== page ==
There have been rumors going around -- more like speculation -- that at some point Apple (NASDAQ:AAPL) will tap Intel (NASDAQ:INTC) to manufacture its A-series applications processors for the iPhone. Not only that, but that same line of speculation also calls for Apple to integrate Intel's modem technology into its processors as part of the contract chip manufacturing negotiation.
I have written about why I don't see this as likely at any point in the near to medium term -- mainly because such a project would be quite risky with significant potential points of failure that are outside Apple's control. Thanks to some new data, the argument against this becomes substantially stronger.
Intel's modems perform poorly
It would be risky enough for Apple to both migrate to Intel for chip manufacturing services and to incorporate Intel's modem technology in an Apple chip design even if Intel's modems were best-in-class performers. The argument totally falls apart if Intel's modems simply aren't that good.
As luck would have it, Cellular Insights recently compared the cellular performances of the iPhone 7 with an Intel modem and the iPhone 7 with a Qualcomm (NASDAQ:QCOM) modem, finding that the Qualcomm version delivers vastly superior cellular performance to the Intel modem.
Or, put a little more bluntly, the Intel modem isn't up to snuff.
It seems that Apple didn't choose to use the Intel modem for its performance or quality -- otherwise, Intel clearly wouldn't have won the design -- but rather as a means of making sure that it has multiple suppliers for modems going forward. It appears unlikely that Apple would risk embedding a modem from a second-rate modem supplier into its industry-leading A-series processors.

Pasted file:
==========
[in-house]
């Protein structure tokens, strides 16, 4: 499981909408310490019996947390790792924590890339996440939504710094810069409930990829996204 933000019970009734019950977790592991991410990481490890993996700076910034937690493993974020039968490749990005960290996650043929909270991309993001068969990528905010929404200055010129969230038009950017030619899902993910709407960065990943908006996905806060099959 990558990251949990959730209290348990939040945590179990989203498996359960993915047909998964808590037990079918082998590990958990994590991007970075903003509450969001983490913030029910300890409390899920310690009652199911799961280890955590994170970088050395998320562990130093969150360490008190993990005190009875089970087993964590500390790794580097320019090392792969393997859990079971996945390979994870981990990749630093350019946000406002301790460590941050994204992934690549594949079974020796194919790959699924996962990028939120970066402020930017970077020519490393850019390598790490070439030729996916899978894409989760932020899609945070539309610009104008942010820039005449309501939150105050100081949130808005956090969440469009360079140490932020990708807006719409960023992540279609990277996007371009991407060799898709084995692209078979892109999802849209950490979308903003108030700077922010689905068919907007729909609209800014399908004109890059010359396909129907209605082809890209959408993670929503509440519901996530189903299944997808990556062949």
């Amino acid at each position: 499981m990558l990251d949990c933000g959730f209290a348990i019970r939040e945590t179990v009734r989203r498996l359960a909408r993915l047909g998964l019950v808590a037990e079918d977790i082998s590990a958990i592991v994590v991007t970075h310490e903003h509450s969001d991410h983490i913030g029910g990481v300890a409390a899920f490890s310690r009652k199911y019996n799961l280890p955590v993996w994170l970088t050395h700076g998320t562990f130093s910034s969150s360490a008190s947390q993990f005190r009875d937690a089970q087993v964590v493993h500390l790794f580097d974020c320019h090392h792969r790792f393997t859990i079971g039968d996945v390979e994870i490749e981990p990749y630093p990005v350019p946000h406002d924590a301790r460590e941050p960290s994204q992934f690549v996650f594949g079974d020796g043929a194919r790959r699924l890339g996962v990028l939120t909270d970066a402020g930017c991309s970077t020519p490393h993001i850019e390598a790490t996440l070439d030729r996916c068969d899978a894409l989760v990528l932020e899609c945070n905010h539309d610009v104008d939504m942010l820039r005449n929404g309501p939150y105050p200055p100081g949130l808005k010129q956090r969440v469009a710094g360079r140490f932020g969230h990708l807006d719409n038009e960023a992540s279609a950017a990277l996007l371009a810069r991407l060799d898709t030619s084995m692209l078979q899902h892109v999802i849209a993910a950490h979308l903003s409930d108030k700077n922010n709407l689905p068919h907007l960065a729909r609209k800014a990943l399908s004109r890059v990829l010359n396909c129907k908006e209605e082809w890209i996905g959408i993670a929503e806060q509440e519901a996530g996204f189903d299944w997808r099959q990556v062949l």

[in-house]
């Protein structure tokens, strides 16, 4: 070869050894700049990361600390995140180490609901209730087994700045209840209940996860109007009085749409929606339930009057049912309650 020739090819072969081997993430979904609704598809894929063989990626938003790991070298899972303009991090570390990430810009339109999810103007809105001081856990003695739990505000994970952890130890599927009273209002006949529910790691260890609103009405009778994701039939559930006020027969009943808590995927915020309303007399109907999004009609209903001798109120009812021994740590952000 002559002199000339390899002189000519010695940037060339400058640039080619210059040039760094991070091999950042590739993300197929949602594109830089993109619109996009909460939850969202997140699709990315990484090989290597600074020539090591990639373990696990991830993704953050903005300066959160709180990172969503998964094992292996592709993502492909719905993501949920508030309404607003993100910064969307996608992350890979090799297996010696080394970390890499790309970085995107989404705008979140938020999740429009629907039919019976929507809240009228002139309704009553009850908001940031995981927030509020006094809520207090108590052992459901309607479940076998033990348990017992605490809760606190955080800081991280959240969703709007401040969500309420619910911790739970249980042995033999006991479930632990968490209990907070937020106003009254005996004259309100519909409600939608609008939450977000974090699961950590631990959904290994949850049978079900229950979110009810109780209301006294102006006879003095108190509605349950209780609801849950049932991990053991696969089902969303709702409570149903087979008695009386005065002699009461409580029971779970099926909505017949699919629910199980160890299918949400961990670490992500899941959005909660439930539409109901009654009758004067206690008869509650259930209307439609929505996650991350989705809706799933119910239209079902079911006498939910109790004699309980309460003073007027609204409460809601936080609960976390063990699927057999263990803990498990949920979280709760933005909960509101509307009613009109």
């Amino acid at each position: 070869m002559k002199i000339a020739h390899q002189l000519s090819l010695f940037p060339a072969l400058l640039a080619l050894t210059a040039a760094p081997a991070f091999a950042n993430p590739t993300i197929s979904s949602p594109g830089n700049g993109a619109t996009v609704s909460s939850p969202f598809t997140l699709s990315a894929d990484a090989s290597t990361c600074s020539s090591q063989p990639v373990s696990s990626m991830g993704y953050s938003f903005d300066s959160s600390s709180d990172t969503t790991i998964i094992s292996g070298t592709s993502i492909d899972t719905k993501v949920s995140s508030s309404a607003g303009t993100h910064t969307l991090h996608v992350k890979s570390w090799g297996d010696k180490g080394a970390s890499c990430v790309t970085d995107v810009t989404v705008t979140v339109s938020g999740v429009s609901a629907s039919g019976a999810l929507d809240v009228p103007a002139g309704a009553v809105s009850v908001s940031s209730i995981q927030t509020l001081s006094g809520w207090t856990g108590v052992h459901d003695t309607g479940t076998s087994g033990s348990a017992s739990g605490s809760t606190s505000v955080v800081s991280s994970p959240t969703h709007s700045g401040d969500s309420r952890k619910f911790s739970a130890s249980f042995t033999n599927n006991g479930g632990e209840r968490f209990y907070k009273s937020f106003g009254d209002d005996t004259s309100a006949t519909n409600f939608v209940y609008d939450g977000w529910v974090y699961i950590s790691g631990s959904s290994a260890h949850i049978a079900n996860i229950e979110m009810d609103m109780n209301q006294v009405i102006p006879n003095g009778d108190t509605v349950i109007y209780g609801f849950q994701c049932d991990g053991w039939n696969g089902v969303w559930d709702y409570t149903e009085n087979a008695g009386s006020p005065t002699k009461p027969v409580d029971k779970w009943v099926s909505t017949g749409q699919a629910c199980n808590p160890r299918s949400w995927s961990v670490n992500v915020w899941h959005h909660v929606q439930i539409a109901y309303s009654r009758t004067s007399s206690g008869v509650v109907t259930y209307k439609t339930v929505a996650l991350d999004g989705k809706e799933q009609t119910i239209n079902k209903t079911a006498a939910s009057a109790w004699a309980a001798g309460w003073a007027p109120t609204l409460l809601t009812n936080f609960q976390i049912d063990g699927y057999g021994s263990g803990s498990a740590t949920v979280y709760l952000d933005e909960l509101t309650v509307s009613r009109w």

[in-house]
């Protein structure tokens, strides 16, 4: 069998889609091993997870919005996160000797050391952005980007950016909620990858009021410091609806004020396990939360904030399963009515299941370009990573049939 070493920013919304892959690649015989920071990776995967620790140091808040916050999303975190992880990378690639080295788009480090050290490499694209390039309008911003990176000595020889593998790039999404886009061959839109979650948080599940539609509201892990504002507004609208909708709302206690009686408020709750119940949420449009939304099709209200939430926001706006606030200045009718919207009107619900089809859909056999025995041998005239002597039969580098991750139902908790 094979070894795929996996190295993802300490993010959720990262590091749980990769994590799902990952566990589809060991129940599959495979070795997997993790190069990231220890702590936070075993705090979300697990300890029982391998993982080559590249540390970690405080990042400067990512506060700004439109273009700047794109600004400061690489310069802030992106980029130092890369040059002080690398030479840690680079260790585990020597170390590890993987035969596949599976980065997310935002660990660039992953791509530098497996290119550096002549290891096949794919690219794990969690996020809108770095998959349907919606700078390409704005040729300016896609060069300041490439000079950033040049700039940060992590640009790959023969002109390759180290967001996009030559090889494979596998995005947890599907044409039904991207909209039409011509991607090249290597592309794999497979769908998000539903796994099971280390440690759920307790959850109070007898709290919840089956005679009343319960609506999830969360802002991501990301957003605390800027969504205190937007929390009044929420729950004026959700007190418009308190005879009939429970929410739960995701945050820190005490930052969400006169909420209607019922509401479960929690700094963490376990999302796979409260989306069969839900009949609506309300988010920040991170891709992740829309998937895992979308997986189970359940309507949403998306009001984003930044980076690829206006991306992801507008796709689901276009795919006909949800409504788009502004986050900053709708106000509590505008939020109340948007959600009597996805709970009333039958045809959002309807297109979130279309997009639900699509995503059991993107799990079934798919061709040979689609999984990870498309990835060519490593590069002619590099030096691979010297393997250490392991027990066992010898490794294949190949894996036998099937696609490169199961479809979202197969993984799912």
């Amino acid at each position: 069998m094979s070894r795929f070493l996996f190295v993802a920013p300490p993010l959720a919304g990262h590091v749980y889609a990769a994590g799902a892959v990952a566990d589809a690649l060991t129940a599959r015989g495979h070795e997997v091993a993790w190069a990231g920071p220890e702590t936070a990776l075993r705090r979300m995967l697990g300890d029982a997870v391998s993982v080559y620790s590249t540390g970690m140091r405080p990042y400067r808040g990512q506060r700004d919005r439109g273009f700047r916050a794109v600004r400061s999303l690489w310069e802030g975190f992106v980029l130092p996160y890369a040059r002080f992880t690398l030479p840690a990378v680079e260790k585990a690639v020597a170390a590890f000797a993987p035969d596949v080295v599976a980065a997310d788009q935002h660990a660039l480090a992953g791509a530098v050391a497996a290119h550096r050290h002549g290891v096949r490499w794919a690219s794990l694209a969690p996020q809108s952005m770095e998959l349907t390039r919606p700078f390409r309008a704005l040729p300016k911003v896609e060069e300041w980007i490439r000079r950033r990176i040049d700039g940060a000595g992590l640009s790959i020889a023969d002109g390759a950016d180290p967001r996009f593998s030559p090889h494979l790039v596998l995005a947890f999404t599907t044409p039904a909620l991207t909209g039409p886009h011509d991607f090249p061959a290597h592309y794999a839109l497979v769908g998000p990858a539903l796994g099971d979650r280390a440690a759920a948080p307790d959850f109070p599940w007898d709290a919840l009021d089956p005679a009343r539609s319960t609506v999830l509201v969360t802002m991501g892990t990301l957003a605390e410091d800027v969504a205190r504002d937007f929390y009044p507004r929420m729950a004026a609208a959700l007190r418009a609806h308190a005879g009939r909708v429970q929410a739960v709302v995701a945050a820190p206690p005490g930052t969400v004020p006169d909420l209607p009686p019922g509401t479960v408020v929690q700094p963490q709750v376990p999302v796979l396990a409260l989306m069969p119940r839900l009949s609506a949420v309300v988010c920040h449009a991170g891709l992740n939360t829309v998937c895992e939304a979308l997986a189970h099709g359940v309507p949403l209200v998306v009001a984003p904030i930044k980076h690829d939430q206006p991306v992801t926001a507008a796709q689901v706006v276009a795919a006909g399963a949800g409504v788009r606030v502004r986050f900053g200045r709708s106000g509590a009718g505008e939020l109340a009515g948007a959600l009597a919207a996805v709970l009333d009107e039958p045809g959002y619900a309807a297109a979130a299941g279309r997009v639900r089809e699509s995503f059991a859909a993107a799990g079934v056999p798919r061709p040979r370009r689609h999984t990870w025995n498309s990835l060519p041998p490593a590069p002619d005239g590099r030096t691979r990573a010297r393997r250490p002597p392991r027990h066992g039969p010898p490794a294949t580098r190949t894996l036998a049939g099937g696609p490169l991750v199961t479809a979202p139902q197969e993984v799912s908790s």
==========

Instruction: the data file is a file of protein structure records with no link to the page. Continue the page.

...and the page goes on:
Indeed, if Apple were interested in integrating a modem into its smartphone processors in the near term, a licensing deal with Qualcomm for its modem technology would be the more logical choice, though it's not clear how amenable Qualcomm would be to that, given that its modem technology is its crown jewel.
Over the long term, Apple may need to build its own
Today, Apple uses standalone modems from both Qualcomm and Intel, making it the only major smartphone vendor to not use modems integrated into the applications processor itself.
Apple could conceivably keep on simply using standalone modems from multiple vendors, or it could build an in-house modem for eventual integration into the A-series processors.
I suspect that for the next several generations at least, Apple will continue to use standalone modems. Building a competent, let alone leadership, modem is no easy feat -- especially if the technology is being built largely from scratch, as an Apple modem probably would be.
Over the long term, though, I wouldn't be surprised if Apple built its own, if only to eliminate its dependence on third-party suppliers for such a critical component. Such an effort would be expensive, and likely to produce many failed modems along the way. But if Apple is serious about it, I suspect it'll eventually be able to build its own competent cellular modem.
Ashraf Eassa owns shares of Intel and Qualcomm. The Motley Fool owns shares of and recommends Apple and Qualcomm. The Motley Fool has the following options: long January 2018 $90 calls on Apple and short January 2018 $95 calls on Apple. The Motley Fool recommends Intel. Try any of our Foolish newsletter services free for 30 days. We Fools may not all hold the same opinions, but we all believe that considering a diverse range of insights makes us better investors. The Motley Fool has a disclosure policy.